Living Learning Communities

Everyone will find cultural diversity on the Illinois campus, but students who want a concentrated exposure to the people of the world and their perspectives may find the perfect housing choice at the Global Crossroads Living and Learning Community.

students in a loungeAbout half of the 110 students who comprise the Global Crossroads community come from outside the United States. The others are domestic students who have cross-cultural interests or aspirations for an international career.

Fanny Prabowo is a typical Global Crossroads student. She is an undergraduate student who came to Illinois from Indonesia and says Global Crossroads "has definitely broadened my perspective of the outside world." Global Crossroads, like all the University's Living and Learning communities, offers on-site courses, computer labs, and special programs and activities that build a sense of community.

Other Illinois Living and Learning Communities:

two students reading togetherLeadership Experience through Academic Development and Service (LEADS) is a residential experience that helps students identify, develop and practice their leadership skills.

Unit One, one of the first Living and Learning communities in the nation, was established at Illinois in 1971. Aside from its special programmatic offerings (such as private music lessons), Unit One is famous for its guests-in-residence program, which has hosted journalists, artists, Olympians, and a former U. S. presidential candidate.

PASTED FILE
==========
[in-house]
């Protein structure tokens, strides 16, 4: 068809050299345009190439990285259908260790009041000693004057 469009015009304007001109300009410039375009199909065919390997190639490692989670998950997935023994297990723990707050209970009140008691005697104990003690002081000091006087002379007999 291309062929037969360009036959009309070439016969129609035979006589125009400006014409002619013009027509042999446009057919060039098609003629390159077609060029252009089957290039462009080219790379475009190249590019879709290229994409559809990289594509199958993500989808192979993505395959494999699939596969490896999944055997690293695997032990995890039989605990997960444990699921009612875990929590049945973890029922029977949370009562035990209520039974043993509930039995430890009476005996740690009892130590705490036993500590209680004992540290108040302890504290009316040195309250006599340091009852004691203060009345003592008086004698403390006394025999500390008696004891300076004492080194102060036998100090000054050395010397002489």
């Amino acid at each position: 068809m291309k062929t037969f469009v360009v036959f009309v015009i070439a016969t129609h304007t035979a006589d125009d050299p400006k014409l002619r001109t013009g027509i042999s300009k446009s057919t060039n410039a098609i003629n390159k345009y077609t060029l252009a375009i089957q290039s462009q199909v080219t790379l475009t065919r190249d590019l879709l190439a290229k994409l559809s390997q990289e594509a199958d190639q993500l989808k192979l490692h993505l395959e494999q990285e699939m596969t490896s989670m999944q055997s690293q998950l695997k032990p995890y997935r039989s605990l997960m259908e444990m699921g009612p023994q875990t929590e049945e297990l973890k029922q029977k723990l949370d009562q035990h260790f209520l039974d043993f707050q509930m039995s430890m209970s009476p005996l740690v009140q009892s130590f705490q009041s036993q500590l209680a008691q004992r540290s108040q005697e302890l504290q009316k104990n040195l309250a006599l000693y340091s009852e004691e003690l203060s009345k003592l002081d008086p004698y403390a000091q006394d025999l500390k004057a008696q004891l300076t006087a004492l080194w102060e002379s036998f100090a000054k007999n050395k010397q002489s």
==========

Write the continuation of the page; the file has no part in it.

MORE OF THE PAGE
students playing gamesWeston Exploration provides opportunities for students to discover their areas of interest and abilities and correlate them with academic majors and careers. The Exploration Resource Center guides students through the process of self-examination and provides detailed information to help them make career and educational decisions.

Women in Math, Science, and Engineering (WIMSE) provides an active academic and social network designed to ease women students' transition to the university and help them succeed in academic areas where women have historically been minorities.

For more information, see